I have a really embarrassing secret to tell you. Before WiDo Publishing picked up my manuscript, I really had no idea how the "editing" part of the process went (wait for it, this wasn't the embarrassing part.) The only example I had to go on was an episode of Little House on the Prairie that I saw in third grade, where Laura sends her book off to a big New York publisher and the editor inserts the changes and sends it back for dear Laura's approval. Or something like that. Anyway, I really - really - (and please don't think less of me) thought that editors literally changed the story, and then sent it back to see what you thought of the changes they'd made. I know, right? Totally wrong. And I'm so glad that that's not how it works. Sidenote: I tried really hard to not run two "thats" concurrently and clearly failed. But I digress.
By the time I was querying WiDo and several other publishers, I was certain that my manuscript was as good as I could get it. And that's true. It was as good as I knew how to get it at the time, but it wasn't even close to a finished product. And then my editor sent me the first round of "overview" edits, and it was like a lightbulb went off, revealing not only the gaps in my pacing and plot, but also a sidekick to help me see how to fix them. I sent the revisions back to her a few days ago. Were they all for the better? Only time (and my editor) will tell. But I do know that the kind of writing she liked and said: do more of this, came easier. The changes she asked for made sense, and that helped educate me not only for these edits, but for future drafts. And I'm so glad that I was the one who sweated out those changes.
Even if you don't have an editor, find people you trust to review your work. You'd be amazed at who sees what holes. My husband even helped me rewrite the ending to my YA fantasy novel. A friend from high school helped me see through my muddled first draft to the key parts of the story. Another critique partner threw a stark raving looney fit when I tried to make a big change. And she was right. Make sure it's people you trust to be honest, and people who have your best interest at heart. And then be prepared for them to find things they want to see polished, because that really IS why you gave it to them in the first place, even if secretly you hoped they'd come back and say: don't change a thing! I'll admit it, I had a itty bitty baby hope every time I sent it to someone to critique and even when my editor read it for the first time that they'd declare it the best thing they'd ever seen. But thankfully they didn't say that. For starters, I'm glad I have friends who love me enough to tell it like it is. But even better: they care enough about the story to say: this part/dialogue/character/whatever needs some help.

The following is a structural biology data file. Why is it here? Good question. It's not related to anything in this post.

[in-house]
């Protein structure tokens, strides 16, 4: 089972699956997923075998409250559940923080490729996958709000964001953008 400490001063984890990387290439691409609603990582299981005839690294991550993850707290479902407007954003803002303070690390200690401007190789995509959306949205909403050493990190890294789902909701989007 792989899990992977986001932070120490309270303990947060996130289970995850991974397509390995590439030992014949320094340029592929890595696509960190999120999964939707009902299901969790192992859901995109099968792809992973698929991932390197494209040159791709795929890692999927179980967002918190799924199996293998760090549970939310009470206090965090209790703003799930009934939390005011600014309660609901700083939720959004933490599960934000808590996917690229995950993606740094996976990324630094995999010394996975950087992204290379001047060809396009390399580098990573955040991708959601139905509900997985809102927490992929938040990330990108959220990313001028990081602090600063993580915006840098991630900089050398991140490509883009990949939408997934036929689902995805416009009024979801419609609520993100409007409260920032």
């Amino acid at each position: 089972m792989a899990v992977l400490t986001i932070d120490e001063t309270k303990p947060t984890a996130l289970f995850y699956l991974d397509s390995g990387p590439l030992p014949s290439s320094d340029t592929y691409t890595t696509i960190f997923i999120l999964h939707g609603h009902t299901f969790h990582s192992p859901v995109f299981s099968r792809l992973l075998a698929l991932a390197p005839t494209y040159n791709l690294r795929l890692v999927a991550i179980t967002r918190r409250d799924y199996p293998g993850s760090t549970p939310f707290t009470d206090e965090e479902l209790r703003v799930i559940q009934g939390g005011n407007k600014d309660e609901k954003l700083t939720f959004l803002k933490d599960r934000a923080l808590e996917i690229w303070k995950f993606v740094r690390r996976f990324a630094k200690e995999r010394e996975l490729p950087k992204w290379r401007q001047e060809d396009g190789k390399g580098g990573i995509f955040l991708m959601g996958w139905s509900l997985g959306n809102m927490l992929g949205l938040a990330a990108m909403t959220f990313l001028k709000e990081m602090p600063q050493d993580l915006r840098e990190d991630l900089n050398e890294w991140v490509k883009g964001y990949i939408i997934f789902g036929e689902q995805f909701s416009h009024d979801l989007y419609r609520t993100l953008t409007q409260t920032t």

And this is where I feel a need to plug my fantastic publisher. In re-reading that version of the manuscript that I sent them, I can see how much work it still needed, and it made it obvious to me that they believe in the story and in Tanzy just as much as I do. They took a huge chance on a brand new, unrepresented writer, and that's a source of inspiration for me to put in whatever it takes to bring this great story to life in the best possible way. I can't wait to share it with you :)
I'm kind of fangirling all over my editor right now. So I'll conclude by repeating what I tweeted upon receiving that first round of overview edits: there is no better education for a writer than an editor who believes in your story.